3. ”. . . the art of taking charge of your own mind. . . if we can take charge of our own minds, we can take charge of our lives; we can improve them, bringing them under our self command direction. Of course, this requires that we learn self-discipline and the art of self-examination. . . it involves getting into the habit of reflectively examining our impulsive and accustomed ways of thinking and acting in every dimension of our lives. -- National Council for Excellence in Critical Thinking
4. "Through [the Critical Thinking] process, a student does not listen to and accept arguments put forth in the classroom. A critical student has the inclination to examine any statement of 'fact' until ultimately rejecting it or assimilating it with his or her current belief system. . . Critical thinking only requires that the student refuse to accept arguments passively and without a supporting structure in which he or she already believes. " -- Renato G. Villacorte, Psychology Professor
Part Three Qualities of a Critical Thinker: Bases for Evaluation -- Some ideas have been lifted from the California Critical Thinking Disposition Inventory
1. Truthseeking A courageous desire for the best knowledge, even if such knowledge fails to support or undermines one's preconceptions, beliefs or self interests.
2. Being Analytic Demanding the application of reason and evidence; alert to problematic situations; inclined to anticipate consequences.
3. Being Systematic Valuing organization, focus and diligence to approach problems of all levels of complexity.
4. Self-Confidence/ Self-Reliance Trusting of one's own reasoning skills and seeing oneself as a good thinker. (Whitman, Thoreau, Emerson)
5. Inquisitiveness Curious and eager to acquire knowledge and learn explanations evenwhen the applications of the knowledge are not immediately apparent. or Being sincerely interested in the answer when you ask a question; not asking just to “show someone up. ”
6. Cognitive Maturity Prudence in making, suspending, or revising judgement. Anawareness that multiple solutions can be acceptable.
7. Openmindedness Tolerance of divergent views; self-monitoring for possible bias. THE WILLINGNESS TO ENTERTAIN IDEAS AND BELIEFS THAT ARE OPPOSED TO YOUR OWN.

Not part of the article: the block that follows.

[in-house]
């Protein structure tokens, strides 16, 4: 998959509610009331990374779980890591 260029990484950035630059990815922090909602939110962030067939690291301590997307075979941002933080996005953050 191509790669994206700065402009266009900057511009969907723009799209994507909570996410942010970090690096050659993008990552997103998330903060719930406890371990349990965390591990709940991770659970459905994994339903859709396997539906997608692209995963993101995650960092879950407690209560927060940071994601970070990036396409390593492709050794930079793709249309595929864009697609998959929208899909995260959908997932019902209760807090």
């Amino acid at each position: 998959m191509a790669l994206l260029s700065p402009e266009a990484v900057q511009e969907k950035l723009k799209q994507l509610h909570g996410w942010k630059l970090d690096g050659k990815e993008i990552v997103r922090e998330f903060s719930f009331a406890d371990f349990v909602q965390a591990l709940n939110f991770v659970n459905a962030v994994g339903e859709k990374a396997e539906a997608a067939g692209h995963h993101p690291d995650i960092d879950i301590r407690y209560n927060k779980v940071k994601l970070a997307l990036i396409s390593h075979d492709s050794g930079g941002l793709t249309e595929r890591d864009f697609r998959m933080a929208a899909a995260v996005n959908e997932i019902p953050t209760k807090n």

"Measurable" Goals "The minimal competence to be expected at the successful conclusion of instruction in critical thinking should be the ability to distinguish fact from judgment, belief from knowledge, and skills in elementary inductive and deductive processes, including an understanding of the formal and informal fallacies of language and thought. " -- California community colleges and high schools.
Part Four Examining Assumptions: Critical Thinking's Application To The Real World. (Ideas lifted from the National Council for Excellence in Critical Thinking)
The Citizen As citizens, too often we vote impulsively and uncritically, without taking the time to familiarize ourselves with the relevant issues and positions, without thinking about the long-run implications of what is being proposed, without paying attention to how politicians manipulate us by flattery or vague and empty promises.
The Friend As friends, too often we become the victims of our own infantile needs, "getting involved" with people who bring out the worst in us or who stimulate us to act in ways that we have been trying to change.
The Spouse As husbands or wives, too often we think only of our own desires and points of view, uncritically ignoring the needs and perspectives of our mates, assuming that we want and what we think is clearly justified and true, and that when they disagree with us they are being unreasonable and unfair.
The Employee (from the Atlanta Business Journal) Critical thinking in organizations today, both large and small, is leading to a wave of inventiveness and creativity. . . Plato, Aristotle and Socrates understood what critical thinking was and is all about. Today, critical thinking is heralded by business people and academics. This is good. Be assured there is a real dearth of thinking that differentiates truth from fiction.
Part V Examining Assumptions: WHAT IS THE ROLE OF THE “INSTRUCTOR”?
"As teachers, too often we allow ourselves to uncritically teach as we have been taught, giving assignments that students can mindlessly do, inadvertently discouraging their initiative and independence, missing opportunities to cultivate their self-discipline and thoughtfulness. " -- National Council for Excellence in Critical Thinking
"The Unexamined Life is Not Worth Living" -- Socrates "It is quite possible, and. . . 'natural', to live an unexamined life, to live in a more or less automated, uncritical way. . . if we allow ourselves to become unreflective persons, or rather, to the extent that we do, we are likely to do injury to ourselves and others, and to miss many opportunities to make our own lives, and the lives of others, fuller, happier, and more productive.